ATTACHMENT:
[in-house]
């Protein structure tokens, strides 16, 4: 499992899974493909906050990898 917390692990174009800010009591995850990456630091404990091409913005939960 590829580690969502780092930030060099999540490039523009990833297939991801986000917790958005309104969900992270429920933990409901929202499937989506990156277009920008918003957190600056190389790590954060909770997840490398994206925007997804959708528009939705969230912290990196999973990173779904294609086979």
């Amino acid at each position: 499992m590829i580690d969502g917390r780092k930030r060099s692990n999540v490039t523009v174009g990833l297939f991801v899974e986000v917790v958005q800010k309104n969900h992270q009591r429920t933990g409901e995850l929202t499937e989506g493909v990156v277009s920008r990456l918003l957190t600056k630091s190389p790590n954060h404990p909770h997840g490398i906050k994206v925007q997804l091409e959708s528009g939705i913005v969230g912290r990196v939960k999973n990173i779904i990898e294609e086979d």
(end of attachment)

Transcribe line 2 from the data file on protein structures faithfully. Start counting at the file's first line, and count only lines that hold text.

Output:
């Protein structure tokens, strides 16, 4: 499992899974493909906050990898 917390692990174009800010009591995850990456630091404990091409913005939960 590829580690969502780092930030060099999540490039523009990833297939991801986000917790958005309104969900992270429920933990409901929202499937989506990156277009920008918003957190600056190389790590954060909770997840490398994206925007997804959708528009939705969230912290990196999973990173779904294609086979």